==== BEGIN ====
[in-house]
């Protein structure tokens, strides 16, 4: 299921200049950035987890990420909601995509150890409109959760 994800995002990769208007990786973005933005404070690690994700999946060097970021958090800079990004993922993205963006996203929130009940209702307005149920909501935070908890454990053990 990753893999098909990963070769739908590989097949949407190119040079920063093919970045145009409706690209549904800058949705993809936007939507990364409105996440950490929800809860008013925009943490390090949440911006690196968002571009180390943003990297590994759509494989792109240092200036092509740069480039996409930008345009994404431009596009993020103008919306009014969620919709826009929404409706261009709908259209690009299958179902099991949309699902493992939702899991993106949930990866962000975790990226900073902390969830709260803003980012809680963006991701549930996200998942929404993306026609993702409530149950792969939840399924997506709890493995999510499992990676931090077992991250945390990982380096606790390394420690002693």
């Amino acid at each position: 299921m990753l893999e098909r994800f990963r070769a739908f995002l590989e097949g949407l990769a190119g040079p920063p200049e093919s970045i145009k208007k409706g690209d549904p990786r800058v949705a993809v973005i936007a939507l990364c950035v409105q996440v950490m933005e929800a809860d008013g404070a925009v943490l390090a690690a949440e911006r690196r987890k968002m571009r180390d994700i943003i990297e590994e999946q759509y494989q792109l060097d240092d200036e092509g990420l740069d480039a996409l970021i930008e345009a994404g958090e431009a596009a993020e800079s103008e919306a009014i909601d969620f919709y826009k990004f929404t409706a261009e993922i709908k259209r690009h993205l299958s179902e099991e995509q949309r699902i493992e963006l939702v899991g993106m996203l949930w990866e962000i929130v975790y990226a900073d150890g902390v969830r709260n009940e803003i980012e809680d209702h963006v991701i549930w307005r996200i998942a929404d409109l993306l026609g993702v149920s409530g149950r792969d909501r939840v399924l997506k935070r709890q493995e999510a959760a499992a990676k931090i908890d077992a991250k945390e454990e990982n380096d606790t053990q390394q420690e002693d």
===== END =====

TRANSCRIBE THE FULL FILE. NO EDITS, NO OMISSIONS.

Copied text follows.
[in-house]
């Protein structure tokens, strides 16, 4: 299921200049950035987890990420909601995509150890409109959760 994800995002990769208007990786973005933005404070690690994700999946060097970021958090800079990004993922993205963006996203929130009940209702307005149920909501935070908890454990053990 990753893999098909990963070769739908590989097949949407190119040079920063093919970045145009409706690209549904800058949705993809936007939507990364409105996440950490929800809860008013925009943490390090949440911006690196968002571009180390943003990297590994759509494989792109240092200036092509740069480039996409930008345009994404431009596009993020103008919306009014969620919709826009929404409706261009709908259209690009299958179902099991949309699902493992939702899991993106949930990866962000975790990226900073902390969830709260803003980012809680963006991701549930996200998942929404993306026609993702409530149950792969939840399924997506709890493995999510499992990676931090077992991250945390990982380096606790390394420690002693």
């Amino acid at each position: 299921m990753l893999e098909r994800f990963r070769a739908f995002l590989e097949g949407l990769a190119g040079p920063p200049e093919s970045i145009k208007k409706g690209d549904p990786r800058v949705a993809v973005i936007a939507l990364c950035v409105q996440v950490m933005e929800a809860d008013g404070a925009v943490l390090a690690a949440e911006r690196r987890k968002m571009r180390d994700i943003i990297e590994e999946q759509y494989q792109l060097d240092d200036e092509g990420l740069d480039a996409l970021i930008e345009a994404g958090e431009a596009a993020e800079s103008e919306a009014i909601d969620f919709y826009k990004f929404t409706a261009e993922i709908k259209r690009h993205l299958s179902e099991e995509q949309r699902i493992e963006l939702v899991g993106m996203l949930w990866e962000i929130v975790y990226a900073d150890g902390v969830r709260n009940e803003i980012e809680d209702h963006v991701i549930w307005r996200i998942a929404d409109l993306l026609g993702v149920s409530g149950r792969d909501r939840v399924l997506k935070r709890q493995e999510a959760a499992a990676k931090i908890d077992a991250k945390e454990e990982n380096d606790t053990q390394q420690e002693d």